In its efforts to tackle the challenges related to waste, overpackaging, and sustainable production, the European Commission not only introduces additional regulations, such as the Single-use Plastics Directive, but also focuses on revising existing legislation. A milestone in the EU’s approach to respond to the environmental challenges we are facing is the revision of the Packaging and Packaging Waste Directive (PPWD). Together with the development of a policy framework on bio-based, biodegradable and compostable plastics and the revision of the Waste Framework Directive, the PPWD ranks amongst the most important policy developments for the bioplastics industry. With 48 percent of all applications represented by packaging, it is by far the largest sector for bio-based, biodegradable and compostable plastics.   

Bioplastics need a clear, coherent, and fit for purpose regulatory environment  

Bioplastics can make significant contributions to successfully tackle the environmental challenges we all aim to overcome, but they require a transparent and reliable regulatory environment to fully tap their potential. However, so far, bioplastics lack a comprehensive regulatory EU policy approach, a fact that had also been confirmed recently by the European Commission’s “Bioeconomy Strategy Progress Report”. Therefore, it is important that the revision of the PPWD, as a cornerstone in establishing such a regulatory environment for bioplastics, fully acknowledges their role within the circular economy as well as their potential to defossilize the EU economy. All requirements outlined in the revised PPWD must go in line with the priorities of the European Green Deal, such as establishing a proper waste management infrastructure, reducing the dependency on fossil resources, and encouraging innovation in packaging.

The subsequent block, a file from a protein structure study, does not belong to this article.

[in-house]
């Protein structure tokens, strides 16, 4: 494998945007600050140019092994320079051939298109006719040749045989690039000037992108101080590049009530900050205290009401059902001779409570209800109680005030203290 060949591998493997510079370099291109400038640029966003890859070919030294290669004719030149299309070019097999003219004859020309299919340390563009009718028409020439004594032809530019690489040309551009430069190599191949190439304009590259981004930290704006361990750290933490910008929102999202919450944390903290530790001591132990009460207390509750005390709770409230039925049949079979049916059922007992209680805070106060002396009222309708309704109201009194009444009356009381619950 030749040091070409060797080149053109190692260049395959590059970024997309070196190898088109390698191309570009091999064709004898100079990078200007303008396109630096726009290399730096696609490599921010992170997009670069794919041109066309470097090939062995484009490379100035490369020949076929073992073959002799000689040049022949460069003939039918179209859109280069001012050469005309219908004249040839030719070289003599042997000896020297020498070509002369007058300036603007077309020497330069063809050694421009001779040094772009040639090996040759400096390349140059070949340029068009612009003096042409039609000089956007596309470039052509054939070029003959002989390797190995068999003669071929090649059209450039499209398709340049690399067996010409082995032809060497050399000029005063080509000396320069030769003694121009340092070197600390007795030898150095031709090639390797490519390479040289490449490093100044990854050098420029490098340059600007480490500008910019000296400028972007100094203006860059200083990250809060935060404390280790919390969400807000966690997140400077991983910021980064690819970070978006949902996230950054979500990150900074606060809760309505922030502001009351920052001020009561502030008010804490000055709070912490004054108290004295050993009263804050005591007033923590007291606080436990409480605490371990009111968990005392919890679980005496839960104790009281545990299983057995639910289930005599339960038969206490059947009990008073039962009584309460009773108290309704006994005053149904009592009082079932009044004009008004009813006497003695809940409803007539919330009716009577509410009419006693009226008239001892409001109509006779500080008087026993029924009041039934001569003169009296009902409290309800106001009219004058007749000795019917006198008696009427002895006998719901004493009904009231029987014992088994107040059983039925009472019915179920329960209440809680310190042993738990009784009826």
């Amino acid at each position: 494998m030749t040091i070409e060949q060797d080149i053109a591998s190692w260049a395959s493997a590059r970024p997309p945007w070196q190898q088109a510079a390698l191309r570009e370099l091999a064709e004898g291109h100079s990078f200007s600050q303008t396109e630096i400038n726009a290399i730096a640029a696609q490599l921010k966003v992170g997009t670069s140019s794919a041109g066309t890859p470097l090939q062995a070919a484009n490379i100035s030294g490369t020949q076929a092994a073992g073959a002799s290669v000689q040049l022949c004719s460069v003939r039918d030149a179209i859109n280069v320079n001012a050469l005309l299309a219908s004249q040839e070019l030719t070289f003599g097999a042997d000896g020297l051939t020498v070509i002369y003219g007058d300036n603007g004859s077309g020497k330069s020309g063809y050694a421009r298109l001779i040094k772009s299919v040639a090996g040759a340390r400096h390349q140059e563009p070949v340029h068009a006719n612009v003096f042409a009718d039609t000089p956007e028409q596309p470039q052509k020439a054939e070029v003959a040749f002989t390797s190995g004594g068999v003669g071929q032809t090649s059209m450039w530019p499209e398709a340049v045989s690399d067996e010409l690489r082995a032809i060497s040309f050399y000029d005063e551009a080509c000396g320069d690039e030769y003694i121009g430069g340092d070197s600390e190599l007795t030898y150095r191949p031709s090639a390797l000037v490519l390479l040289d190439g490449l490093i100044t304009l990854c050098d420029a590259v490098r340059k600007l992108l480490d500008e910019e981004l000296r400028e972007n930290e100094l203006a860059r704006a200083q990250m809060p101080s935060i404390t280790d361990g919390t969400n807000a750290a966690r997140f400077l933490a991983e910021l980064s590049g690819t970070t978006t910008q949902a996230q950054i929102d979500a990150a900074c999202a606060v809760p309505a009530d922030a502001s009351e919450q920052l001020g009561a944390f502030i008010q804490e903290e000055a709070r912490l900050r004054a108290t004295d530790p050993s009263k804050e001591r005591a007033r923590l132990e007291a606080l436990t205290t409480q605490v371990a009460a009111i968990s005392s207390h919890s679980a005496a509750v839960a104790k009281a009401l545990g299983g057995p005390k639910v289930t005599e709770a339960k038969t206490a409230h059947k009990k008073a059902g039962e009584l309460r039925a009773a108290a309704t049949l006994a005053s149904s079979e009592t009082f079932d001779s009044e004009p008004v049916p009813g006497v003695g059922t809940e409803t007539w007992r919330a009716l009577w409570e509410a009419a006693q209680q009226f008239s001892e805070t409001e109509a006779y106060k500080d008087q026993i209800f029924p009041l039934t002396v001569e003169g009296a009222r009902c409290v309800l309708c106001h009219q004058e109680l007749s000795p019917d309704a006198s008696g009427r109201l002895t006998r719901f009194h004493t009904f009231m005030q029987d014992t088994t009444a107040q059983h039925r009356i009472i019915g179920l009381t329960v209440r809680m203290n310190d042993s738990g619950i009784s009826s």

Driving the transition towards a low-carbon circular economy requires carbon to be regenerated using renewable resources. Therefore, the promotion of alternative feedstocks in EU packaging legislation should not be limited to recycled feedstock alone. It must also include bio-based feedstock, as this can significantly contribute to achieving climate neutrality in the EU by 2050 and to closing the carbon loop. At the same time, biodegradable and compostable plastics help in closing the material cycle as well as the biological one. In this regard, it should not be overlooked that a particular benefit of biodegradable plastic packaging is that it can help collect a larger share of the municipal kitchen waste which would otherwise end up in landfill or incineration.   

Definition of recyclable packaging   

The current exclusive focus on the recycled content should be reconsidered. Mechanical recycling alone will not be enough to end Europe’s dependency on fossil resources, nor will it stop the current trend of over-packaging and excessive waste in the EU. Therefore, the EU-wide definition of recyclable packaging as part of the PPWD revision must also include compostable packaging, which is designed to biodegrade in industrial composting (certifie